The Writing Contest Primer

I’ve had some questions about the Blind Play writing contest, so I wanted to post this for any of my writer folks out there.

I wrote all 20 episodes of seasons one and two of the podcast, but if I want to keep this project going, I want to enlist new voices with new stories. I figured a contest would be the best way to cast a wide net.

If you have heard the show, you know the episodes vary in theme and tone. There is no standard formula. I write about people and their relationships with themselves and other people. We English teachers call it “the human condition.”

The Richard Wright quotation about powerless pawns in a blind play of social forces… well, that’s all of us in some way. That means if you have written an essay, a memoir, a short story, a play, a narrative poem, a manifesto, you have something to submit.

Then there’s the entry fee. I charge an entry fee for a few reasons:

  1. Honestly, it keeps people from just randomly entering unfinished garbage into the contest. Sorry, but it’s true.
  2. I wanted to be able to offer a $300 grand prize. It’s not a ton of money, but it’s something.
  3. The podcast is expensive to produce, and my fundraising efforts for season two fell short. I wish I could make everything for free, but I can’t.

The earlybird entry fee expires April 14, but you can use the discount code HOLDON (Get it? Hold On. You get it.) to get $10 off until the May 12 deadline.

Recently I posted about the contest on Facebook and someone commented, “They charge an entry fee. Smells to me.” I enter writing contests all the time; it’s how several of my short stories were published. I paid entry fees to enter, sometimes upwards of $60. I invested in myself and took a risk. Most of the time, the reward was a rejection letter.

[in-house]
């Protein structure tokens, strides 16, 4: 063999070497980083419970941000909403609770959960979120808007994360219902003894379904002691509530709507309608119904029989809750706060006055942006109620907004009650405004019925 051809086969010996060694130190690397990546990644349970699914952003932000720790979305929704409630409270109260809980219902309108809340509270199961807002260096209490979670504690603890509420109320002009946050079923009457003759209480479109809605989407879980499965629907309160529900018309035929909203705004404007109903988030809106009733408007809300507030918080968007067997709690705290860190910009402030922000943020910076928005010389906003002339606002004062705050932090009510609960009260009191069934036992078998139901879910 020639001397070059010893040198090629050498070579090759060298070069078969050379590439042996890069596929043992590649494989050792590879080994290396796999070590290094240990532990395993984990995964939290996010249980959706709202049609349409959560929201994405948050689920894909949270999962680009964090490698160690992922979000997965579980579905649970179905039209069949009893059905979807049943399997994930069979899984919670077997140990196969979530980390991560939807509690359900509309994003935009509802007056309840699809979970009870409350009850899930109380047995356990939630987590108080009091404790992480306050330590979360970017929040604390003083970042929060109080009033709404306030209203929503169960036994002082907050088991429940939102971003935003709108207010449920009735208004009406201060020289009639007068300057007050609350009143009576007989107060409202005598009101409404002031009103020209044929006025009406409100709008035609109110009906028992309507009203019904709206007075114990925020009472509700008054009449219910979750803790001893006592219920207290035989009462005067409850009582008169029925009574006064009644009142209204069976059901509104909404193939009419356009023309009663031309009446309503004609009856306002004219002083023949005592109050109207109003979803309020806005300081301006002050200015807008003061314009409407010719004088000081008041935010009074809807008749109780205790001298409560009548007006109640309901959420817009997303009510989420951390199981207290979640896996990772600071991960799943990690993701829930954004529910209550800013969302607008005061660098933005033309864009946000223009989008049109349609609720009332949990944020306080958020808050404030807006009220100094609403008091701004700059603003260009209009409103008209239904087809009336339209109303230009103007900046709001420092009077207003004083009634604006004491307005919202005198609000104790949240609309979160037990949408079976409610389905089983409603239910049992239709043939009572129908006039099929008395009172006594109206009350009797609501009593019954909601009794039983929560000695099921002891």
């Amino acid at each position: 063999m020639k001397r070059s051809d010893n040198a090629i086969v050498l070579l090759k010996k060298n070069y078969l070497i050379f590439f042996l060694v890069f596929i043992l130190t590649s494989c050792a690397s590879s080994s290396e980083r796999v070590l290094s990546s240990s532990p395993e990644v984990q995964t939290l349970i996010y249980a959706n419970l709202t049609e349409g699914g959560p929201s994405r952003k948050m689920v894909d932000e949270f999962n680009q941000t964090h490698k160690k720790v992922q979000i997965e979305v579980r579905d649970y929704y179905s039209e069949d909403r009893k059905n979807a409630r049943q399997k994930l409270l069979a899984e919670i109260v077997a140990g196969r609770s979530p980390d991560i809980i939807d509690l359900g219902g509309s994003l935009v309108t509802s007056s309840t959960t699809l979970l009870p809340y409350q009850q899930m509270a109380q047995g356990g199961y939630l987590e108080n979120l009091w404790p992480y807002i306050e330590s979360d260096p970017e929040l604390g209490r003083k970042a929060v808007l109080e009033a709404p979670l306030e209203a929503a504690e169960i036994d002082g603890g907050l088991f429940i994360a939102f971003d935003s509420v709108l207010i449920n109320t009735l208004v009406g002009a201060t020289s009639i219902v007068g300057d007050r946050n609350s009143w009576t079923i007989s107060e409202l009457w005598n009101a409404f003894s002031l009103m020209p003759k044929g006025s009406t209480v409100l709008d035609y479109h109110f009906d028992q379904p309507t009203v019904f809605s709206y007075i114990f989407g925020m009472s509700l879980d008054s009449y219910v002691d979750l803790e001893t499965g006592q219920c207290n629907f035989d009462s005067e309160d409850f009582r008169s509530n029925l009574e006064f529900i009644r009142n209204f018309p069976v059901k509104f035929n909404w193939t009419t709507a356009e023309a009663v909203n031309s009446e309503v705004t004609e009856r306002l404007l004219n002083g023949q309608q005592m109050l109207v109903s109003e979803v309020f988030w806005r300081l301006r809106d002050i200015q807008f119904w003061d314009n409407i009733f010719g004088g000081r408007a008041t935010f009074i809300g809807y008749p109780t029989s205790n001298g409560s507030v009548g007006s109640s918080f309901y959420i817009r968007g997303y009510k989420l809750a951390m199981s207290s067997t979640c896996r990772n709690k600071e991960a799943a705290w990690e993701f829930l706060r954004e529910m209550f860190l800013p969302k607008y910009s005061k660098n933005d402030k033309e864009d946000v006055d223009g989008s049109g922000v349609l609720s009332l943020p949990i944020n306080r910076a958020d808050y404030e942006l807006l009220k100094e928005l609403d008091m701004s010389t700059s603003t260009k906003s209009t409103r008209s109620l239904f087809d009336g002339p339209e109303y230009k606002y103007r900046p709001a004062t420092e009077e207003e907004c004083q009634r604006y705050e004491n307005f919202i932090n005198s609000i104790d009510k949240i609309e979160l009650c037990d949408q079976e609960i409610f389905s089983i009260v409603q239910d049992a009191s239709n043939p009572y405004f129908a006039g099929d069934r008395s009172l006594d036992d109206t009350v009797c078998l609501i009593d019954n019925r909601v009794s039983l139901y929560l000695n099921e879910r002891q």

I submitted the story “Little Bird” to dozens of publications. I entered it in to many contests. I was rejected by all but one. I lost all but one. Each time, I felt like I had wasted my time and money. And then I got a letter from Black Warrior Review.

A Blind Play of Social Forces isn’t a revered literary journal. It’s a podcast. Actors perform stories. And it’s effing beautiful. It’s dark, and honest, and full of love, and it’s beautiful, and I love it, and I want you to listen to it and love it. And I want some of you to write for it.

If you think, “My writing isn’t good enough,” or “I can’t afford $20” or “I don’t know if it fits the theme” or “I only have old stories” or any other excuse, wipe them away. $10 discount not enough? You want me to waive the fee? I sent Mr. “Smells to me” a fee waiver. I can for you, too, if that’s the only thing stopping you from entering. DM me. I’m serious.

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